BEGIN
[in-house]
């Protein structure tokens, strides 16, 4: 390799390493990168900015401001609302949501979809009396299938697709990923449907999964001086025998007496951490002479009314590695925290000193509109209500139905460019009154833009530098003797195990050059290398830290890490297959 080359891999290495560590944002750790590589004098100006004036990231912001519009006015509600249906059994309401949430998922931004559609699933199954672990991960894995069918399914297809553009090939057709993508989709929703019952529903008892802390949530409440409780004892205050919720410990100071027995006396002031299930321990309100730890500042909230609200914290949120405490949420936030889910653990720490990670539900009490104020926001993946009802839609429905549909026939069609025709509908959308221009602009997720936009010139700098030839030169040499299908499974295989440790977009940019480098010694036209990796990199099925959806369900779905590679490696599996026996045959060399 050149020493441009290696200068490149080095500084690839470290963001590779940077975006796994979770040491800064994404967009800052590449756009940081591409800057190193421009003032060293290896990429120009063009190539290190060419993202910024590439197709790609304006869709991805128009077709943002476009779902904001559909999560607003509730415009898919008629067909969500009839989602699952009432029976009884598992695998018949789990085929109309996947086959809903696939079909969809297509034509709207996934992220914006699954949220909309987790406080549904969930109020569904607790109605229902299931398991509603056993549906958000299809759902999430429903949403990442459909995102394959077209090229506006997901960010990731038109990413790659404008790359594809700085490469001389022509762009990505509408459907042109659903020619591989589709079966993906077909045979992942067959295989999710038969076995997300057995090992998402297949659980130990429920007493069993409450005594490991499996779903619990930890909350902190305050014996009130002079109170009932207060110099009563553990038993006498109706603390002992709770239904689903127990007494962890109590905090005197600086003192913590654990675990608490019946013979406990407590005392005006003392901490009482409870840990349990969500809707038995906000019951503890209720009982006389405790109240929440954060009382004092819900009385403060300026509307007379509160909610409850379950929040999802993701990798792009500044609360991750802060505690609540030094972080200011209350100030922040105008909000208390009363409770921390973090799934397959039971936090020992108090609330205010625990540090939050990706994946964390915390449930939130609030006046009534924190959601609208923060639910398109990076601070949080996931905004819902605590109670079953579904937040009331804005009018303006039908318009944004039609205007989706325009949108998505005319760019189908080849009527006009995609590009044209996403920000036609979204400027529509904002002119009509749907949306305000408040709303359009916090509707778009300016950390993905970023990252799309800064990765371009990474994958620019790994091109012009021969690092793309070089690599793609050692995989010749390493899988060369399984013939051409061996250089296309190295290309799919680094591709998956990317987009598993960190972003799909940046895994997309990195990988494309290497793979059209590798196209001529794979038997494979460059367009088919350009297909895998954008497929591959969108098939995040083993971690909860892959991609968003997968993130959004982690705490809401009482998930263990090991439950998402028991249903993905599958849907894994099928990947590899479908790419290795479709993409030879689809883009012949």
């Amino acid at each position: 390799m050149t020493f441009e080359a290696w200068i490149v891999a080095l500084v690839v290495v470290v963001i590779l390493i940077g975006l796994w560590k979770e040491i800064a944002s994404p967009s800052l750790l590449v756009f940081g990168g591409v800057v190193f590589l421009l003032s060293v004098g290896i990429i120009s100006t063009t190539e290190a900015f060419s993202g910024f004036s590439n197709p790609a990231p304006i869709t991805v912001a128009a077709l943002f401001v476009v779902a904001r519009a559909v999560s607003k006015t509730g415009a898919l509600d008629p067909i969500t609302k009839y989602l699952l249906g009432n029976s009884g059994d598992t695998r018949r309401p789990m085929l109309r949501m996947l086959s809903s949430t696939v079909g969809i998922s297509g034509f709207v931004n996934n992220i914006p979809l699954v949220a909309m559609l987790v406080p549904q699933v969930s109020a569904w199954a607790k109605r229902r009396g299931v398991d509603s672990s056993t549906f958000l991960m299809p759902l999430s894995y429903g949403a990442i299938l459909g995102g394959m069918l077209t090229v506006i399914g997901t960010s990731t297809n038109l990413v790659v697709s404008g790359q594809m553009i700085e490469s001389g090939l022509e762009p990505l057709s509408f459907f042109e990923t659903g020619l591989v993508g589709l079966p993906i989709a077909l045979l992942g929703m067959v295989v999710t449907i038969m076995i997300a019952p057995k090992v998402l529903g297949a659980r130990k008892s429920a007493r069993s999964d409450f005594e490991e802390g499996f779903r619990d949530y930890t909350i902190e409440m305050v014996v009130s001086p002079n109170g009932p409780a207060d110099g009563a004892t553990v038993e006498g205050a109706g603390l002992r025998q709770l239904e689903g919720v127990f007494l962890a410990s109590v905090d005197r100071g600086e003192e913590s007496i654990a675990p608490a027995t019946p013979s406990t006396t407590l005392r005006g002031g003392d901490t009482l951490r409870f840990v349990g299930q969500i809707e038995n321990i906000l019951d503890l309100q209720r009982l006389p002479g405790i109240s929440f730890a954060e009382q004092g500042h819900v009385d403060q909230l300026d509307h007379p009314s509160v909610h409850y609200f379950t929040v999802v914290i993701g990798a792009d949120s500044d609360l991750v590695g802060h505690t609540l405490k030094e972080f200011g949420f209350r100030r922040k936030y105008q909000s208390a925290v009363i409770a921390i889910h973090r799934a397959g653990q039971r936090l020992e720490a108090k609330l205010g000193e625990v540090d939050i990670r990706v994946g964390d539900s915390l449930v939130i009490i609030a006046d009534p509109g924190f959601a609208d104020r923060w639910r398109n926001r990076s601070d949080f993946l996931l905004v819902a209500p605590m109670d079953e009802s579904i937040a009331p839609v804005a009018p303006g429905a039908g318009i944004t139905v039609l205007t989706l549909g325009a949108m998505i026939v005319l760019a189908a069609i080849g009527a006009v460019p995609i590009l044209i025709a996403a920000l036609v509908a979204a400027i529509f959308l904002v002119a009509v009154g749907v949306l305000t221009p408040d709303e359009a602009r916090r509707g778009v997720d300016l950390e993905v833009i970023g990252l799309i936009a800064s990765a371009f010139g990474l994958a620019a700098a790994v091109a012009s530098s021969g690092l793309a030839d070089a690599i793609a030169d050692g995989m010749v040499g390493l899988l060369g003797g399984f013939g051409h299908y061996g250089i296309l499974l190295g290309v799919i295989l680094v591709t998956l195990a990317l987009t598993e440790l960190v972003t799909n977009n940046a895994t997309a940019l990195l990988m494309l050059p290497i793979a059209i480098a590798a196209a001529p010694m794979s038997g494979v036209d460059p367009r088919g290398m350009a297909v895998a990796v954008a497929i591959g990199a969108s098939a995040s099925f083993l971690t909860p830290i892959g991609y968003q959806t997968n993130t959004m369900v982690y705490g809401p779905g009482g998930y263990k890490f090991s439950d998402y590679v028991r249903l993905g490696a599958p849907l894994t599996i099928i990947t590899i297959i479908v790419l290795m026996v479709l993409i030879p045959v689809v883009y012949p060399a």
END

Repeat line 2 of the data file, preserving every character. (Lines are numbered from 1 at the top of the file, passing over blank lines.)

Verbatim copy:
């Protein structure tokens, strides 16, 4: 390799390493990168900015401001609302949501979809009396299938697709990923449907999964001086025998007496951490002479009314590695925290000193509109209500139905460019009154833009530098003797195990050059290398830290890490297959 080359891999290495560590944002750790590589004098100006004036990231912001519009006015509600249906059994309401949430998922931004559609699933199954672990991960894995069918399914297809553009090939057709993508989709929703019952529903008892802390949530409440409780004892205050919720410990100071027995006396002031299930321990309100730890500042909230609200914290949120405490949420936030889910653990720490990670539900009490104020926001993946009802839609429905549909026939069609025709509908959308221009602009997720936009010139700098030839030169040499299908499974295989440790977009940019480098010694036209990796990199099925959806369900779905590679490696599996026996045959060399 050149020493441009290696200068490149080095500084690839470290963001590779940077975006796994979770040491800064994404967009800052590449756009940081591409800057190193421009003032060293290896990429120009063009190539290190060419993202910024590439197709790609304006869709991805128009077709943002476009779902904001559909999560607003509730415009898919008629067909969500009839989602699952009432029976009884598992695998018949789990085929109309996947086959809903696939079909969809297509034509709207996934992220914006699954949220909309987790406080549904969930109020569904607790109605229902299931398991509603056993549906958000299809759902999430429903949403990442459909995102394959077209090229506006997901960010990731038109990413790659404008790359594809700085490469001389022509762009990505509408459907042109659903020619591989589709079966993906077909045979992942067959295989999710038969076995997300057995090992998402297949659980130990429920007493069993409450005594490991499996779903619990930890909350902190305050014996009130002079109170009932207060110099009563553990038993006498109706603390002992709770239904689903127990007494962890109590905090005197600086003192913590654990675990608490019946013979406990407590005392005006003392901490009482409870840990349990969500809707038995906000019951503890209720009982006389405790109240929440954060009382004092819900009385403060300026509307007379509160909610409850379950929040999802993701990798792009500044609360991750802060505690609540030094972080200011209350100030922040105008909000208390009363409770921390973090799934397959039971936090020992108090609330205010625990540090939050990706994946964390915390449930939130609030006046009534924190959601609208923060639910398109990076601070949080996931905004819902605590109670079953579904937040009331804005009018303006039908318009944004039609205007989706325009949108998505005319760019189908080849009527006009995609590009044209996403920000036609979204400027529509904002002119009509749907949306305000408040709303359009916090509707778009300016950390993905970023990252799309800064990765371009990474994958620019790994091109012009021969690092793309070089690599793609050692995989010749390493899988060369399984013939051409061996250089296309190295290309799919680094591709998956990317987009598993960190972003799909940046895994997309990195990988494309290497793979059209590798196209001529794979038997494979460059367009088919350009297909895998954008497929591959969108098939995040083993971690909860892959991609968003997968993130959004982690705490809401009482998930263990090991439950998402028991249903993905599958849907894994099928990947590899479908790419290795479709993409030879689809883009012949």